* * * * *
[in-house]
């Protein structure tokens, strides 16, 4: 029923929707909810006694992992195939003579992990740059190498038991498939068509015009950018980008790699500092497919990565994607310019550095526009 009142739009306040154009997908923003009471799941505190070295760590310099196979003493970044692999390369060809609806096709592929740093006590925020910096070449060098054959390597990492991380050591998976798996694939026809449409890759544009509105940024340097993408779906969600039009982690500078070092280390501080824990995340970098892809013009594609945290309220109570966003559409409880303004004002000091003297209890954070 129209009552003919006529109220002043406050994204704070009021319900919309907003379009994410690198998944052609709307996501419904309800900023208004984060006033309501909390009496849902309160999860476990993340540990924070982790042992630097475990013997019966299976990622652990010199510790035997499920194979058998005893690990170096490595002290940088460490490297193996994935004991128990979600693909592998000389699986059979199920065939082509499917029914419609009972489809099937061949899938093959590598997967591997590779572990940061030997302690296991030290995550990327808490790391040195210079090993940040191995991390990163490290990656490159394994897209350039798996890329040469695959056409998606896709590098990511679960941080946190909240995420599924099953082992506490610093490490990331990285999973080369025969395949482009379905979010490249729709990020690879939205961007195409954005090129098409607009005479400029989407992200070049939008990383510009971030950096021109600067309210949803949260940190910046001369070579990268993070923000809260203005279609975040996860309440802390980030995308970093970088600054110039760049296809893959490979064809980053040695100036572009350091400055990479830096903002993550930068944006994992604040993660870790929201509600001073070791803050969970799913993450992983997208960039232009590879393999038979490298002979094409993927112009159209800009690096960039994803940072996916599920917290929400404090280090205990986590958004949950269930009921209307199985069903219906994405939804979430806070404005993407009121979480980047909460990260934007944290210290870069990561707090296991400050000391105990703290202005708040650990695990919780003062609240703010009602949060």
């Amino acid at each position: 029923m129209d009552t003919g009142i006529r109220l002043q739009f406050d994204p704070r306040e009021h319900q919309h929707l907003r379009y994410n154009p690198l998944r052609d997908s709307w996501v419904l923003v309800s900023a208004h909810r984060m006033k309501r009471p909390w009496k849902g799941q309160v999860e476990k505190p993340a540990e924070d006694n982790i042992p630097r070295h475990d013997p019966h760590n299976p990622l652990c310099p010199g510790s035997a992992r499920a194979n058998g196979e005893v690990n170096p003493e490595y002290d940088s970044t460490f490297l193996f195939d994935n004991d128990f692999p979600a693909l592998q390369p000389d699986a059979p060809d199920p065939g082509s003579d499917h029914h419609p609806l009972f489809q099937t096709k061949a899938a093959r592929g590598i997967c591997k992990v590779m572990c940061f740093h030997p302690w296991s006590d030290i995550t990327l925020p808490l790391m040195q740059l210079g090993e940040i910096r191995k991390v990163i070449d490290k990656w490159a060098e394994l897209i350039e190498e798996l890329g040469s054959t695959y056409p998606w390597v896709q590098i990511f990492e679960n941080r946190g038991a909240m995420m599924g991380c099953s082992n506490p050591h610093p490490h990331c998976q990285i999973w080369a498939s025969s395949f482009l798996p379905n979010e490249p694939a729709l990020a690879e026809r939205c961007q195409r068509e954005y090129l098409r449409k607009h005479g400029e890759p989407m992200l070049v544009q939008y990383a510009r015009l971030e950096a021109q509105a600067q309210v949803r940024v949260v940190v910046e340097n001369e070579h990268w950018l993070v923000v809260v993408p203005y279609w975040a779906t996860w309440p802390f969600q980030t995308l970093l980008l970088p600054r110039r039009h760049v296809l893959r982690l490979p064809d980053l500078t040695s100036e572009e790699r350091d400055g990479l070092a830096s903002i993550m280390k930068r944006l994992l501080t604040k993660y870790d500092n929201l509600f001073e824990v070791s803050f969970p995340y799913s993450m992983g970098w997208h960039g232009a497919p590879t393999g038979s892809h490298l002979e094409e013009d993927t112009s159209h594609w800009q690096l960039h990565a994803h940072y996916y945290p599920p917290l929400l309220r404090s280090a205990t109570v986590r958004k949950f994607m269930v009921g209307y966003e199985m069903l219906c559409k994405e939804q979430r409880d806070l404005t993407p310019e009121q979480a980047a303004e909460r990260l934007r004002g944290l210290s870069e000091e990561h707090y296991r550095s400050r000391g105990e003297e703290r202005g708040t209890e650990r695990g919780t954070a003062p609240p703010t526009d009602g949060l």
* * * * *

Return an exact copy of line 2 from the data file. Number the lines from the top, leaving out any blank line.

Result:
């Protein structure tokens, strides 16, 4: 029923929707909810006694992992195939003579992990740059190498038991498939068509015009950018980008790699500092497919990565994607310019550095526009 009142739009306040154009997908923003009471799941505190070295760590310099196979003493970044692999390369060809609806096709592929740093006590925020910096070449060098054959390597990492991380050591998976798996694939026809449409890759544009509105940024340097993408779906969600039009982690500078070092280390501080824990995340970098892809013009594609945290309220109570966003559409409880303004004002000091003297209890954070 129209009552003919006529109220002043406050994204704070009021319900919309907003379009994410690198998944052609709307996501419904309800900023208004984060006033309501909390009496849902309160999860476990993340540990924070982790042992630097475990013997019966299976990622652990010199510790035997499920194979058998005893690990170096490595002290940088460490490297193996994935004991128990979600693909592998000389699986059979199920065939082509499917029914419609009972489809099937061949899938093959590598997967591997590779572990940061030997302690296991030290995550990327808490790391040195210079090993940040191995991390990163490290990656490159394994897209350039798996890329040469695959056409998606896709590098990511679960941080946190909240995420599924099953082992506490610093490490990331990285999973080369025969395949482009379905979010490249729709990020690879939205961007195409954005090129098409607009005479400029989407992200070049939008990383510009971030950096021109600067309210949803949260940190910046001369070579990268993070923000809260203005279609975040996860309440802390980030995308970093970088600054110039760049296809893959490979064809980053040695100036572009350091400055990479830096903002993550930068944006994992604040993660870790929201509600001073070791803050969970799913993450992983997208960039232009590879393999038979490298002979094409993927112009159209800009690096960039994803940072996916599920917290929400404090280090205990986590958004949950269930009921209307199985069903219906994405939804979430806070404005993407009121979480980047909460990260934007944290210290870069990561707090296991400050000391105990703290202005708040650990695990919780003062609240703010009602949060």